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Cisca Wijmenga appointed to new Lodewijk Sandkuijl chair

1st Nov 2017 – Cisca Wijmenga has been appointed to hold a new chair installed by the University of Groningen in memory of Lodewijk Sandkuijl (1953-2002), who helped lay the foundations of statistical genetics. He conceived and developed methods to unravel the hereditary factors involved in complex diseases. See an obituary published in AJHG in 2003. Prof. Wijmenga says ‘Statistics plays a large part in genetic research. It is needed to work out which part of the DNA is linked to a particular disease when studying family trees. ‘Lodewijk Sandkuijl, a doctor who had retrained as a statistician, was there

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The genetics of coeliac disease

Read an interview with Cisca Wijmenga about some of her work. She “is fascinated by the study of coeliac disease; here, she discusses her close connection to the history of the field, the changes brought about by new sequencing methods and the importance of collaboration”. Read about:   Navigating the non-coding regions of the genome  –  Genome of the Netherlands   —  Non-coding RNA  –  Coeliac disease the facts  –  Genetic risk profiling The project “Coeliac disease: from lincRNAs to disease mechanism (CD-Link)”  is supported by an ERC Advanced Investigator grant. By Josh Gabbatiss. Published courtesy of International Innovation – a leading scientific dissemination service. Link to full

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Dutch genome deciphered

The family tree of the Dutch people has been deciphered by researchers at 5 Dutch universities under the leadership of Prof. Cisca Wijmenga of the UMCG in Groningen. The early history of the Dutch can be re-written and diseases can be better predicted. The research is described in a Nature Genetics article published yesterday. `Paul de Bakker, Cisca Wijmenga and colleagues report on The Genome of the Netherlands Project, including whole-genome sequencing of 769 individuals of Dutch ancestry from 250 parent-offspring families and construction of a phased haplotype map. Their intermediate-coverage population sequencing data set provides a complementary resource to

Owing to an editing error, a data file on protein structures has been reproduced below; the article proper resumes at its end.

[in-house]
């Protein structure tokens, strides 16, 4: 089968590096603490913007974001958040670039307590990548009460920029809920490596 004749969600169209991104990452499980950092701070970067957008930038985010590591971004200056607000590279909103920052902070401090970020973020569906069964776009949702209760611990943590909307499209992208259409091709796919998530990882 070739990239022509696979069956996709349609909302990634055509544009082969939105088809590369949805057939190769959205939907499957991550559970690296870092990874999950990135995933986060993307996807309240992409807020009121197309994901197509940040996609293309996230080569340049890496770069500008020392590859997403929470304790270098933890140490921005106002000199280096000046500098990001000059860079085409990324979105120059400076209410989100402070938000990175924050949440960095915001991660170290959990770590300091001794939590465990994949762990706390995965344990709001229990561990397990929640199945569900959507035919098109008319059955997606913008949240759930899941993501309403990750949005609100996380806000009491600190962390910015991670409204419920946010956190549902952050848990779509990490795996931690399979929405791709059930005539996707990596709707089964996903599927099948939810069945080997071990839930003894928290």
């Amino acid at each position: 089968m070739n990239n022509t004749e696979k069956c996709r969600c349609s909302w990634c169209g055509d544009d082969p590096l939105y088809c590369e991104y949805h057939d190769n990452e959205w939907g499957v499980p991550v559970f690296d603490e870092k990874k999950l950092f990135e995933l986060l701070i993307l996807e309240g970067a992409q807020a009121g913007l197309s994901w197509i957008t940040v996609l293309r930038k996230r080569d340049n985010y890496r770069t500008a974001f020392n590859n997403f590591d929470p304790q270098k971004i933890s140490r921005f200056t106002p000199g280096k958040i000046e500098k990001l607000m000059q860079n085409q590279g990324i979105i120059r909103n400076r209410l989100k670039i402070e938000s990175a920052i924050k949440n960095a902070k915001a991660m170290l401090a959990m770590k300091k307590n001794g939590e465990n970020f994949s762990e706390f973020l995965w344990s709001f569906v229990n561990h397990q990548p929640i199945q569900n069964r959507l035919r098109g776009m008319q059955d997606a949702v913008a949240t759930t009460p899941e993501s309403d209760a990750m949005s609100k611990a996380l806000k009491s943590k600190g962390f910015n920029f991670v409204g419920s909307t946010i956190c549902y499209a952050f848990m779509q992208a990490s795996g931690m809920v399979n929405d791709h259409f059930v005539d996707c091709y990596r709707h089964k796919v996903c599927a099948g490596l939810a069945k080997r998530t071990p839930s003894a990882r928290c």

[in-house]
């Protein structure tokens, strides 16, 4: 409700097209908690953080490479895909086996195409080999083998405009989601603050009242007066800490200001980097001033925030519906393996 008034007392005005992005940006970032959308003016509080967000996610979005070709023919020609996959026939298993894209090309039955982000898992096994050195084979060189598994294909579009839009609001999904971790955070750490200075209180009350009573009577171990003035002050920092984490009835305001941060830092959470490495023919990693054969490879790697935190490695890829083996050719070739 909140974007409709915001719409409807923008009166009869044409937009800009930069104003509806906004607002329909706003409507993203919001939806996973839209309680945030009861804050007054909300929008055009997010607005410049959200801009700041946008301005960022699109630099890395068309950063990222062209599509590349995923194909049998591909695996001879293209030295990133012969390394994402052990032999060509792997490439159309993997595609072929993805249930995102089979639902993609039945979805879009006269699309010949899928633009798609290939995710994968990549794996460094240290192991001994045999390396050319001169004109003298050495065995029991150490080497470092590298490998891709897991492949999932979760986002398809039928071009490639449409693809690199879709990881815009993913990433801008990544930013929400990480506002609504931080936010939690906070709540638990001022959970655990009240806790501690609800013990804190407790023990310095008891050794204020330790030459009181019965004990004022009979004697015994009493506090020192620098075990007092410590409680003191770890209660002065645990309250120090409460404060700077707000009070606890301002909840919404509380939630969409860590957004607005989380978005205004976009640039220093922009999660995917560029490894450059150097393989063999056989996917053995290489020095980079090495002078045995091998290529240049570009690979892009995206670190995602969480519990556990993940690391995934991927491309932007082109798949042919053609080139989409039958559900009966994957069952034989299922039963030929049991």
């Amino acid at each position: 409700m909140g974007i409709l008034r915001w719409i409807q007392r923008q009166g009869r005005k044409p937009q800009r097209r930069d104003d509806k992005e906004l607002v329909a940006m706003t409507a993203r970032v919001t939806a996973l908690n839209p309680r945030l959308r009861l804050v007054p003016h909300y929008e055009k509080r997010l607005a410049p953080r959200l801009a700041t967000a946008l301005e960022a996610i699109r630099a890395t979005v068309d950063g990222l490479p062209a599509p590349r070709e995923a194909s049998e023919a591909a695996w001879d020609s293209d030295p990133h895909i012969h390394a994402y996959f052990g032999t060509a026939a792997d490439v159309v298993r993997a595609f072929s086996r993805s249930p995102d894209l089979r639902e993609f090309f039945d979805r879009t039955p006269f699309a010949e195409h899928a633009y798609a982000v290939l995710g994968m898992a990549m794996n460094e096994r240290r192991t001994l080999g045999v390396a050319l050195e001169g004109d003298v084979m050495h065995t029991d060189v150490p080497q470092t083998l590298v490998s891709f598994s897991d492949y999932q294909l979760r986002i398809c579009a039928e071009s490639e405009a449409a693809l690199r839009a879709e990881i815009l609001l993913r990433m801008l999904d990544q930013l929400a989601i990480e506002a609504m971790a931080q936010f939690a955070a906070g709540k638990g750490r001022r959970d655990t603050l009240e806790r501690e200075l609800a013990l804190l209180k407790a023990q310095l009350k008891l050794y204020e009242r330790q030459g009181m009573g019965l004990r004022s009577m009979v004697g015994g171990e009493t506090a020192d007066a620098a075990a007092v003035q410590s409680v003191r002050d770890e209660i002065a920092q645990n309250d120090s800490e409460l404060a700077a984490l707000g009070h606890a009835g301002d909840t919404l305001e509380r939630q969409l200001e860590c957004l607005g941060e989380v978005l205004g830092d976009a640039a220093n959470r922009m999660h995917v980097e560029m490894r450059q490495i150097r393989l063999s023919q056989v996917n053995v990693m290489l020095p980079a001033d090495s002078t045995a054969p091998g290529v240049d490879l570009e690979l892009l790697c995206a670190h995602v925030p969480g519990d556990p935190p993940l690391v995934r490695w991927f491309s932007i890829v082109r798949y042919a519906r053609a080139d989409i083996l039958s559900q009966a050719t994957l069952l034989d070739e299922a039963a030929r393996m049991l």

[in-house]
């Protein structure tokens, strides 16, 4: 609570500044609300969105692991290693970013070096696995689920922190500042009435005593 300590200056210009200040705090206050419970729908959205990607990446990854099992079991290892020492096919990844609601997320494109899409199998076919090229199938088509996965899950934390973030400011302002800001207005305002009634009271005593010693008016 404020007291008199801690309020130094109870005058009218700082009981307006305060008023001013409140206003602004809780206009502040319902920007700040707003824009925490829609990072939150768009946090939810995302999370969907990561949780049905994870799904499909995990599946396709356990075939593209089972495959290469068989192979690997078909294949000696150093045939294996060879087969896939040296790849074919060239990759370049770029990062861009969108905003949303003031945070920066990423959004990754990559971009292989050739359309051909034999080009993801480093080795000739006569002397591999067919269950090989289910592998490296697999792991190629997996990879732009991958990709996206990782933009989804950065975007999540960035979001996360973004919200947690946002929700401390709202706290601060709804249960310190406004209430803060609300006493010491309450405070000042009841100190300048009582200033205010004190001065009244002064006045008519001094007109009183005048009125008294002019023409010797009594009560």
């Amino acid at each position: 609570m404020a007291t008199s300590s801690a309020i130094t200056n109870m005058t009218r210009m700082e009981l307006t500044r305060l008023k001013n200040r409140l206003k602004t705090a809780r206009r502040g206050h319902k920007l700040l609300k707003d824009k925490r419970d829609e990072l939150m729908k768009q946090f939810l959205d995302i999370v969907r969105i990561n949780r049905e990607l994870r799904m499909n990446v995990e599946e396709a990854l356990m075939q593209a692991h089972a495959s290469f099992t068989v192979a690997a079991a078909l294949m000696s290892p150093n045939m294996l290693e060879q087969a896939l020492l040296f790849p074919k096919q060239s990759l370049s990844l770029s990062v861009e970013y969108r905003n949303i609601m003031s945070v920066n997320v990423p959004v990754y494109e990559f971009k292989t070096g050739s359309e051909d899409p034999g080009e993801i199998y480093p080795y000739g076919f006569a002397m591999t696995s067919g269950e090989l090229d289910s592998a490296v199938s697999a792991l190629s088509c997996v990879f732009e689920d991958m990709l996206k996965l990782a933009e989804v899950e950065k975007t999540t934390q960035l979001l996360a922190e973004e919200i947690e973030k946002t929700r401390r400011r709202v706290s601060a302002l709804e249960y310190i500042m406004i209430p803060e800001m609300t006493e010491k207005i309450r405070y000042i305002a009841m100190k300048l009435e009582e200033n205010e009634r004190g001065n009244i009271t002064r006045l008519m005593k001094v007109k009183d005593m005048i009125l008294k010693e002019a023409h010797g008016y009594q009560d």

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2 VIDI grants awarded

May 2014: NWO (Netherlands Organisation for Scientific Research) has awarded VIDI grants to Jingyuan Fu for her project on “Understanding the causal relationships between the host genome, microbiota and lipids” and to Lude Franke for his project on “A novel approach to understanding how DNA variants cause disease”. (1) Understanding the causal relationships between the host genome, microbiota and lipids - Dr. Jingyuan Fu Lipid composition varies widely between human individuals and is associated with many diseases. Numerous studies have shown that the lipid composition can be affected by an individual’s genetic make-up and intestinal microbial composition. Over millions of years, microbes and humans have formed a truly symbiotic relationship.

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GUT paper on coeliac disease in F1000Prime

A recent paper by the Wijmenga group has been selected for F1000Prime. It was recommended as being of special significance in its field by Faculty Member Piero Portincasa. “Improving coeliac disease risk prediction by testing non-HLA variants additional to HLA variants” by Jihane Romanos, …Vinod Kumar, Gosia Trynka, Lude Franke, Agata Szperl, Javier Gutierrez-Achury, Cleo C van Diemen, Roan Kanninga, Soesma A Jankipersadsing, … Cisca Wijmenga, and the PreventCD Group. Published in Gut, 2014 Mar;63(3):415-22. Open access full text. Epub 2013 May 23. “In this paper, the authors highlight the importance of a more comprehensive genetic test for the diagnosis of

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Trans eQTL paper by Westra et al. in Nature Genetics

Systematic identification of trans eQTLs as putative drivers of known disease associations, Westra et al. Harm-Jan Westra, … Alexandra Zhernakova, Daria V Zhernakova, … Juha Karjalainen, Sebo Withoff, … Yang Li, Ritsert C Jansen, … Lude Franke, of Dept of Genetics, UMCG, Groningen Published in Nature Genetics online: 08 September 2013 Lude Franke and colleagues report the results of a large expression QTL study performed on peripheral blood samples from 5,311 individuals. They identify trans-eQTL effects for 103 independent loci that were previously associated with complex traits at genome-wide significance, suggesting that this approach can provide insights into the downstream effects of many trait-associated variants.

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